Having a bank account is a privilege. Over 1.7 billion world citizens are excluded from the benefits and entitlements provided by access to a bank account. Almost two billion people have no access to affordable financial products addressing their specific needs. Almost two billion people have no way to make payments other than cash, convenient savings mechanisms and no access to fair credit or insurance. This egregious societal failure should be, and could be, eradicated.
In my work with the Open Bank Project, assisting banks and regulators around the world in shaping their open banking strategy, I’m often asked, “How can Open Banking address financial inclusion?’
I had the opportunity to dig into this question last year as I traveled across Latin America for client engagements – kudos here to the World Bank and IFC, with whom we have done most of our work in Latin America. My experiences in Mexico, Colombia, Peru and Brazil, countries where financial exclusion is an everyday reality, and my exchanges with local banks, micro-finance institutions, regulators, FinTechs and members of civil society helped to crystallise my thoughts. I’m glad to share with you here some of the discoveries and key learnings from that experience.
Four ways Open Banking can accelerate financial inclusion
Financial inclusion means both access to financial products (e.g. having a bank account) and usage (e.g. using the bank account to make transfers rather than merely withdrawing funds once a month). We have ample evidence that a well-designed and balanced Open Banking programme can increase banking activity. Indeed, by providing access to transaction data and enabling low value payments, Open Banking can help foster innovation by addressing the underbanked and stimulating the competition to reach new markets and more users. Open Banking enables innovative actors to develop new services targeting the underbanked, building credit capacity and offering legitimate alternatives to loan sharks and other malicious financial practices which target the poor.
Let me show you how Open Banking helps achieve financial inclusion.
#1: Building credit capacity
By enabling data sharing and by using a digital payment mechanism, the underbanked population can begin to build a financial profile and a transaction history. This history can then support their transactions with other banks, FinTechs or microfinance institutions. Citizens or businesses who would typically be rejected at a traditional tier 1 bank can, via Open Banking, find a FinTech or a microfinance institution which better understands their risk profile when considering loan applications. Via Open Banking services, these citizens will also have access to an efficient and trustworthy mechanism for loan repayment.
Furthermore, Open Banking can help improve credit scoring algorithms by enabling the aggregation of transaction histories from a variety of banks, and by encouraging innovation in this area. Credit bureaux can provide more accurate and up-to-date information. FinTech companies can combine this data with unconventional sources, such as social media activity, online footprint or historic activities, to securely offer more loans. More data, more loans to more people and businesses.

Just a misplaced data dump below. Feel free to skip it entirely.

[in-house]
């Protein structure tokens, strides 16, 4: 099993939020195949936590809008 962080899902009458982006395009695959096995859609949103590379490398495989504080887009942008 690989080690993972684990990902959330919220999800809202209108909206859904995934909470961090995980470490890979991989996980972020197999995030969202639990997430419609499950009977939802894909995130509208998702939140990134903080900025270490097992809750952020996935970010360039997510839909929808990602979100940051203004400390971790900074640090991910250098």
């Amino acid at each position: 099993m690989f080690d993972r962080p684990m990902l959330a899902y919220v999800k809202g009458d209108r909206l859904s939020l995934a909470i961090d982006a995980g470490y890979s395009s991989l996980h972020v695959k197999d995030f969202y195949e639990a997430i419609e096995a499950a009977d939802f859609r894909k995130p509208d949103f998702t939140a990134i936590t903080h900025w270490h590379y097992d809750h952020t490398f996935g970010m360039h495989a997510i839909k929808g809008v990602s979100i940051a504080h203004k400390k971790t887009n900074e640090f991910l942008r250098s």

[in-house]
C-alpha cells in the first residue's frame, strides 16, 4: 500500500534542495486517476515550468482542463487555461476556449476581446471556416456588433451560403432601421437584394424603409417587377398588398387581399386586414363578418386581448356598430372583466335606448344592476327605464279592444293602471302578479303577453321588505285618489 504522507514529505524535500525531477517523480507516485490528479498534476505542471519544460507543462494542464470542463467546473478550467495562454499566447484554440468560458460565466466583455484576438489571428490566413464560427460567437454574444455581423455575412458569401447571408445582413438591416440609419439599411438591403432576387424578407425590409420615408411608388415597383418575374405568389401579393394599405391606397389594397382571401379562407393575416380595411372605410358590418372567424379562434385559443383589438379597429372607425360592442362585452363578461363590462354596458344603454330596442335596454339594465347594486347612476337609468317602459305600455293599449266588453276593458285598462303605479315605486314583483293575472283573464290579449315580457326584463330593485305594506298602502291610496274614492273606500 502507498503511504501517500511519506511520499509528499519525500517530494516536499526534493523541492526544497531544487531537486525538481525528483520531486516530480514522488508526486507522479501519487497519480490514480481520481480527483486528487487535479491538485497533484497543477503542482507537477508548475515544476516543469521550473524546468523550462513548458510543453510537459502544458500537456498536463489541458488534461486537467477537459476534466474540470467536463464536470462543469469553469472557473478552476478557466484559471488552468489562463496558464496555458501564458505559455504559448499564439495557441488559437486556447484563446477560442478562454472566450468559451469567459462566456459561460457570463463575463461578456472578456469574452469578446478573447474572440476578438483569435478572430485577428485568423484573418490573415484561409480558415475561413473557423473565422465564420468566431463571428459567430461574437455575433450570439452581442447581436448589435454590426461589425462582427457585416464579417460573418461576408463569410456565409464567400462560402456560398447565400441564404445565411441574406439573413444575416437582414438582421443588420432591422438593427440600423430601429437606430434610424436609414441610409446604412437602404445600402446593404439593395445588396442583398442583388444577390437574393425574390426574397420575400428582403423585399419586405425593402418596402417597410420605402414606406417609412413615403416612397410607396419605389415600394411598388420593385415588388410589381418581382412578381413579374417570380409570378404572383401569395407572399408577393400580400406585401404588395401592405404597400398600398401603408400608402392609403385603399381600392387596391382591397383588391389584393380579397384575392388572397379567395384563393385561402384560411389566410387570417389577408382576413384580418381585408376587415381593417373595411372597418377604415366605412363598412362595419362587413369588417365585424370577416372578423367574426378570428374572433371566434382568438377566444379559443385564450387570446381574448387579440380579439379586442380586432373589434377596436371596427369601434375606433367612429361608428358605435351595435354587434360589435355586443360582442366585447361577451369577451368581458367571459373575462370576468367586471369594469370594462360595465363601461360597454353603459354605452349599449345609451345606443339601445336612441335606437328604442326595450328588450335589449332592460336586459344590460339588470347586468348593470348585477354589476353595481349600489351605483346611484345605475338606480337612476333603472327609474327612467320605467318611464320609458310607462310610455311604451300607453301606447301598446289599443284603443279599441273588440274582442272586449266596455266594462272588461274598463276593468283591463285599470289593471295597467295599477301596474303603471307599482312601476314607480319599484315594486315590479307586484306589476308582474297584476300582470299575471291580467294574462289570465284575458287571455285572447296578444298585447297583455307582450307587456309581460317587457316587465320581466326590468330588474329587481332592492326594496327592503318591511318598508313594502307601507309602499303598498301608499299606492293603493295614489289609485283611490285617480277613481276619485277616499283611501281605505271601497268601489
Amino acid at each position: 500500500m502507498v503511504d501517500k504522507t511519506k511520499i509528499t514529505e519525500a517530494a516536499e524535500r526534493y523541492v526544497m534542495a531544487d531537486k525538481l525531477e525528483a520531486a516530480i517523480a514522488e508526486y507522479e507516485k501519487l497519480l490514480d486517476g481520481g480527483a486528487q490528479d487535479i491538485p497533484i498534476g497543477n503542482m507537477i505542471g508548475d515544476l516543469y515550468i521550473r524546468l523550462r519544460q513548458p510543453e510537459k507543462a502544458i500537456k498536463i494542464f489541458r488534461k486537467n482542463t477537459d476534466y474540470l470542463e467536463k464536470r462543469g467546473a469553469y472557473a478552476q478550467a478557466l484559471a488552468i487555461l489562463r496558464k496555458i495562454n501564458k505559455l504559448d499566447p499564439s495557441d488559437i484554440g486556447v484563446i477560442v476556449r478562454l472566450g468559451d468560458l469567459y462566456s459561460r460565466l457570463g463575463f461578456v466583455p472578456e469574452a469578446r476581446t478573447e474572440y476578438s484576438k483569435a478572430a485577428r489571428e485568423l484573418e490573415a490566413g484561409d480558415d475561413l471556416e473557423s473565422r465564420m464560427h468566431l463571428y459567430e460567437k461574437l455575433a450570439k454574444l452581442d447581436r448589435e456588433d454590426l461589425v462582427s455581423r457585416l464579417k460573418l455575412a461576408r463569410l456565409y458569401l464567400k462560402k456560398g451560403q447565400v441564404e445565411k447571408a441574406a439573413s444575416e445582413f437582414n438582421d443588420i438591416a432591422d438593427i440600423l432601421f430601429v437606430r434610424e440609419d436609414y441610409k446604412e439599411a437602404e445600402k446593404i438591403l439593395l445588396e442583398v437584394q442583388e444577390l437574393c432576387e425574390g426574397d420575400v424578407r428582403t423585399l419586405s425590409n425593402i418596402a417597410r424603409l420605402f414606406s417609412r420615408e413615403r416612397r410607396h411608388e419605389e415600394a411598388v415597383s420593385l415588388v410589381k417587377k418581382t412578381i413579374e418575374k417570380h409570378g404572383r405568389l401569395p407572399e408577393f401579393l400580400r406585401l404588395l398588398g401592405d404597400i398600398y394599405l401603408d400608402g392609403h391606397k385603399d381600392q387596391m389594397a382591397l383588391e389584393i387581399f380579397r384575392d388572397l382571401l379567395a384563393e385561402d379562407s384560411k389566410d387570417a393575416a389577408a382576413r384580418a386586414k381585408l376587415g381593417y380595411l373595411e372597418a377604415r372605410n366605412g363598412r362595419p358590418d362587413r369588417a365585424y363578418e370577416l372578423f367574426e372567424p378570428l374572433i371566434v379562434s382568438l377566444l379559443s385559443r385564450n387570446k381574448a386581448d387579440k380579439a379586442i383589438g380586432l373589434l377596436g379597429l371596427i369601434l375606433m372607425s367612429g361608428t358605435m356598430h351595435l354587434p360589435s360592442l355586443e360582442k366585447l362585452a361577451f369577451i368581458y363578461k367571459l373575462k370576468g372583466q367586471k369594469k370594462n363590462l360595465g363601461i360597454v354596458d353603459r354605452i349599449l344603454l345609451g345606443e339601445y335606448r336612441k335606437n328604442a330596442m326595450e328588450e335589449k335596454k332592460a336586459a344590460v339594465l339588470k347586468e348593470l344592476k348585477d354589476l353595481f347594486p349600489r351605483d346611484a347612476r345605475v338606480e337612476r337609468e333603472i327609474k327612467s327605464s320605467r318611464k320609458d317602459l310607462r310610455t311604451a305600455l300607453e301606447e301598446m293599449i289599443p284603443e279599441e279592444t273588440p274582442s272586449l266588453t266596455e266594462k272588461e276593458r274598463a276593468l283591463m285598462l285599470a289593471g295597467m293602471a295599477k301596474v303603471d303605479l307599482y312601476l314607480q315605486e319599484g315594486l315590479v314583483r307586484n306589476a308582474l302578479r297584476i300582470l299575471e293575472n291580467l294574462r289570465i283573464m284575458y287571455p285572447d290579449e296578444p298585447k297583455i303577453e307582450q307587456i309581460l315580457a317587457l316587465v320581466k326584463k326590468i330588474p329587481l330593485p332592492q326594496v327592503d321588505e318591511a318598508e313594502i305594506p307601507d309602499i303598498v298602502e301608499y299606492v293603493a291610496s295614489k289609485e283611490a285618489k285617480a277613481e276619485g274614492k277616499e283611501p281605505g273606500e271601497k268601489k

#2 Supporting micro, small and medium businesses,
Via Open Banking, micro, small and medium companies can access a larger pool of relevant tools and services targeting their particular needs, including cash flow management solutions and accounting software. Technical integration becomes simple under an Open Banking regime. Businesses can also take their data and shop around for cheaper and more legitimate funding sources.
#3 Improving financial health of the most vulnerable
FinTechs might offer mobile-based applications that help people better plan and manage their income and that improve financial literacy. Adding a layer of gamification can help boost savings plans and incentivise people to maximise use of their bank accounts. Introducing nudges to save on a regular basis for instance.
#4 Banking the gig economy
Independent workers working in the so-called ‘gig economy’ are typically unbanked. Open Banking can help such ‘gig workers’ (often in food delivery or transport companies) access more personalised and affordable financial products, such as digital accounts/wallets and digital payment instruments. The gig economy platforms and companies can also extend nano-loans or micro-insurance based not only on the workers’ activities on the platform but also on their credit and transaction. This is what BBVA Bancomer is experimenting with Uber in Mexico and what Grab has been doing in South-East Asia since sometime now.
Where do we take it from here?
As Open Banking continues to mature and to deliver results, it is useful to keep financial inclusion in mind. For instance, regulators can assess the degree to which Open Banking can foster local financial inclusion. Financial institutions can experiment with opening up APIs and undertaking joint ventures with FinTech partnership addressing financial inclusion
I would welcome further academic research on the topic and will keep an eye open for such developments. Please ping me in the comments if you come across interesting discussions or research, or if you just want to discuss this topic further!